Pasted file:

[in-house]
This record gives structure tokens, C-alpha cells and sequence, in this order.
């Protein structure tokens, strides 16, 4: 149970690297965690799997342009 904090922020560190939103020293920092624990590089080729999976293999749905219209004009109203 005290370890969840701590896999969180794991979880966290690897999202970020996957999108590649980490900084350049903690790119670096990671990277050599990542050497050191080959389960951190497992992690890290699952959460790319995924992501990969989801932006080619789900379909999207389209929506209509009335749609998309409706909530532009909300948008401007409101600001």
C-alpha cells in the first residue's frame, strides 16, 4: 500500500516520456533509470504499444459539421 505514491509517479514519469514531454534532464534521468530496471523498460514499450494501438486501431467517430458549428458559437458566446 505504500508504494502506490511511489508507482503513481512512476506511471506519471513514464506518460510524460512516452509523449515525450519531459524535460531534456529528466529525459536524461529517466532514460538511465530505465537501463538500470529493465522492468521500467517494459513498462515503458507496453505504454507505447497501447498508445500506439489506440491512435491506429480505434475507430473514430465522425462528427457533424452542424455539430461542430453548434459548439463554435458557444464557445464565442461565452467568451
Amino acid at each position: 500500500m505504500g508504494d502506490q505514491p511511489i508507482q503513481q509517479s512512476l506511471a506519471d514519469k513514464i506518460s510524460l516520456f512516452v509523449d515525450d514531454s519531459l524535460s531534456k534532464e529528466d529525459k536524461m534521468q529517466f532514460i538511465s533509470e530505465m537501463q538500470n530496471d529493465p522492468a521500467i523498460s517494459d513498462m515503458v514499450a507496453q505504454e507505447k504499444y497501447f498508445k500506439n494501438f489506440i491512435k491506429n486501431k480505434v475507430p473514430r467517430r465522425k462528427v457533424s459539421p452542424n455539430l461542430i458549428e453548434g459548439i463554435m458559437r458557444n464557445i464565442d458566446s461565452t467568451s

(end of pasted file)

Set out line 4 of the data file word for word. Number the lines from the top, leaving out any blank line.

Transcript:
C-alpha cells in the first residue's frame, strides 16, 4: 500500500516520456533509470504499444459539421 505514491509517479514519469514531454534532464534521468530496471523498460514499450494501438486501431467517430458549428458559437458566446 505504500508504494502506490511511489508507482503513481512512476506511471506519471513514464506518460510524460512516452509523449515525450519531459524535460531534456529528466529525459536524461529517466532514460538511465530505465537501463538500470529493465522492468521500467517494459513498462515503458507496453505504454507505447497501447498508445500506439489506440491512435491506429480505434475507430473514430465522425462528427457533424452542424455539430461542430453548434459548439463554435458557444464557445464565442461565452467568451